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LOG3: Sound From A Speaker (Reverb + Bass)

Add reverb and bass to simulate a large room and a loud speaker sound system.

Video version here. (No explanation, just a guide.)

This is part of a series of simple tutorials on Audacity, showing off the effects I actually use and how they work. Please do let me know what you think!



Sounds travel in waves. Whenever you speak into a large room, (like a church hall or a gymnasium) you'll hear some of that sound back. Some of it will get absorbed, but otherwise these are the sound waves reflecting off the walls and other surfaces back into your ears.

This is reverb, and this is how we simulate the "large room sound" that you'll probably hear whenever you're in an untreated, large in size room.


Sound waves vibrate to make noise. When you vibrate it at a lower frequency, that is to say less wave cycles per seconds, it makes a "lower sound." (Bass!)

Check this out to see what I mean by "cycle."

Places like schools and random parties often don't have the greatest sound systems. I often hear the bass being slightly overwhelming, so this emulates that sound.


This is not meant to be an extremely detailed deep dive, but merely a high-level overview to understand what you're doing.


Room size/decay

How long will the sound reflecting back persist? Generally, the larger the room, the longer your decay, so set the "room size" setting as small or as large as you want.


When the reverberations start after the original sound starts playing. Again, the larger the room, the longer the pre-delay (in ms)


How long the reverberations continue after your sound ends. (The "tail end" of the reverb.) The larger the room, the more reverberance.


Absorption of high frequencies. Higher damping means that those high frequencies die out before the rest of the reverb.

Tone Low

Set this lower to reduce the low frequencies. (Bass)

Tone High

Set this lower to reduce the high frequencies. (Treble)

Wet Gain & Dry Gain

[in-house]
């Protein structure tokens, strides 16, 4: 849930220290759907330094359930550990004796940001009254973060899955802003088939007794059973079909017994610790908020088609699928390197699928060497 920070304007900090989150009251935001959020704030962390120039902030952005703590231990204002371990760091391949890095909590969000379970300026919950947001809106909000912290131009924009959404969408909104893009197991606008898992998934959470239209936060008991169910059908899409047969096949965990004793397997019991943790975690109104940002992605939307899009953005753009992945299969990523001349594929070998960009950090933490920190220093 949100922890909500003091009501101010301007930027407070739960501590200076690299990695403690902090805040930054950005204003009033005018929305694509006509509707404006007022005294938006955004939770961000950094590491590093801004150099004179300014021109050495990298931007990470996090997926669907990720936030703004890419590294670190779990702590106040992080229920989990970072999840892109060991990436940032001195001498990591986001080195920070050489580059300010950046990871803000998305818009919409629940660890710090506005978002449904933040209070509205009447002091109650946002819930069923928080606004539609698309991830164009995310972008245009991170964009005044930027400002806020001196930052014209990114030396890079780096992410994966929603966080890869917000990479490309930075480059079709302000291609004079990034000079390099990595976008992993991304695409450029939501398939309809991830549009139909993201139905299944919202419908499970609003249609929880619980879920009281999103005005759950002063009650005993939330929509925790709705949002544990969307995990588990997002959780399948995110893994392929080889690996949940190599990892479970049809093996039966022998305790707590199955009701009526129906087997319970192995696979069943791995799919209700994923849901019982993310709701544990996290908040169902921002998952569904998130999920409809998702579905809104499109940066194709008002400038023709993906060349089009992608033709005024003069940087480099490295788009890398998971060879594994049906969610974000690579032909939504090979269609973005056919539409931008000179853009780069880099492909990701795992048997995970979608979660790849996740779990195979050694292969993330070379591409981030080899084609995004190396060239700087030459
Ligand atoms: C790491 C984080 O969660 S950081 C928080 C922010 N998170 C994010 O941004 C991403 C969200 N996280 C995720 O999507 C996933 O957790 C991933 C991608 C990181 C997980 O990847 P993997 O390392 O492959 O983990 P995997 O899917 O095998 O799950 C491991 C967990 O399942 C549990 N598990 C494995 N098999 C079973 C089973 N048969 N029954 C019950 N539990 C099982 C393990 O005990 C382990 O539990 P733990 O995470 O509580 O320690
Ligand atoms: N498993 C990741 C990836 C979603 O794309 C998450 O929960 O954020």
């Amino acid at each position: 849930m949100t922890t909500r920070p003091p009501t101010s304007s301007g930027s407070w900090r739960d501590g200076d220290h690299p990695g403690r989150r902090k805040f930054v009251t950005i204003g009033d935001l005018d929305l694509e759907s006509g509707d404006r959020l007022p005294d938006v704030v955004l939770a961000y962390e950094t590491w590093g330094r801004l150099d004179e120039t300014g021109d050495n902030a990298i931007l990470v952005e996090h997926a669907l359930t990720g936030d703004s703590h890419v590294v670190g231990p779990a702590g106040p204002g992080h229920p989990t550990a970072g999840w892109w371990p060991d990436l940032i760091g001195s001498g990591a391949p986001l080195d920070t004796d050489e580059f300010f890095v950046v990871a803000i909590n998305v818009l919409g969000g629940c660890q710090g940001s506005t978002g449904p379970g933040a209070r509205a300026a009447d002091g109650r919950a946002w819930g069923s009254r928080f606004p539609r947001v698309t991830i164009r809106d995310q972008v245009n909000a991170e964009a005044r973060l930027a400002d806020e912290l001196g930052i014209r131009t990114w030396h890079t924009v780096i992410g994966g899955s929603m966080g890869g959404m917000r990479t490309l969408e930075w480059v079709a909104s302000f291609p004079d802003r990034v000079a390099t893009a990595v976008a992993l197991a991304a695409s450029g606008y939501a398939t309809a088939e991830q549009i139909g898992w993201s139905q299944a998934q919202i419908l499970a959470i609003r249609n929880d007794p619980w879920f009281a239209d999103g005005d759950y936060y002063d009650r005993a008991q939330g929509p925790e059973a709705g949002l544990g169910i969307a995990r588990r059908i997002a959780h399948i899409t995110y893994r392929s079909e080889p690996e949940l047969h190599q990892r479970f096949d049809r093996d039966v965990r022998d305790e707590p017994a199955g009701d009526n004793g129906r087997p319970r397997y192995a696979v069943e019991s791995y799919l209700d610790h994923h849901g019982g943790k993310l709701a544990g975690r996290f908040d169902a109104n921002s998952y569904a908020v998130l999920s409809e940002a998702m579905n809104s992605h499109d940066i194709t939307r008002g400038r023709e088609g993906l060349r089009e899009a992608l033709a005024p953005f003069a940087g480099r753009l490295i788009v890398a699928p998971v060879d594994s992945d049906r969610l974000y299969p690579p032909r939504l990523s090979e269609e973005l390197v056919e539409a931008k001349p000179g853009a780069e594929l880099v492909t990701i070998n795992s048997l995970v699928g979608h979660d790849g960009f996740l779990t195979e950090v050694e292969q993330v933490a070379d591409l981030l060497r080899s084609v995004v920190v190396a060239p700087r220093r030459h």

Sets the gain (amplification) of the "wet" sound and the "dry" sound of the track.


The dry sound is the original sound, without modification. The wet sound is modfied "reverberated" sound. Adjust the gain for both of them according to what you're looking for. (If you want the reverberated sound to be louder and more prominent, increase the wet gain. Vice versa.)

Stereo Width

If you have a stereo track, increasing this setting will add "depth" and add more vaiation between the left and right channels.

Wet Only

Check this to hear only the "wet," modified reverb sound. (You probably don't want this, but the power is yours.)

Screenshot of Audacity showing the Reverb effect screen.

Read the Audacity manual for more information.


You have a couple of ways to adjust this. Graphic EQ or Filter Curve EQ. We don't need the surgical precision of the Filter Curve EQ, so we'll go with the former.

Sub-bass: 20Hz to 50Hz

People can hear these parts of the sound, but it's very subtle and should increased sparingly in relation to...

Bass: 50Hz to 200Hz

The low register that makes the "booming" sound. (Increase this to get that boom sound you might hear at a party.)

Upper bass to lower midrange: 200Hz to 800Hz

From here, the lower parts of the instruments or vocals (or whatever) are here. (Start to taper off around here if you're emulating the speaker sound)

From here, you don't need to touch anything to get that "speaker sound." I'll explain the rest anyway.

Midrange: 800Hz to 2kHz - Upper mids: 2kHz to 4kHz

Vocals and basically everything but the low and high end are most prominent here, so this is where your ears focus a lot. Towards the upper mids is where the higher parts will start (Like hi-hats and the like)

Presence/sibilance register: 4kHz to 7kHz

The "presence zone." The highest parts of the instrument/sounds. Increasing this will "bring up" and make the sounds up here closer. Too high and it will sound tinny and sharp.

Brilliance/sparkle register: 7kHz to 20kHz

The super top end that you don't exactly "hear" on its own, but it does affect things like how "tight" or vibrant it sounds. (Like the resonance of a crash)

Screenshot of Audacity showing the Graphic EQ effect screen.


I hope you got some value out of this simplified look at how reverb and EQ work. If there are any inaccuracies, (or just plain wrong information) please email me.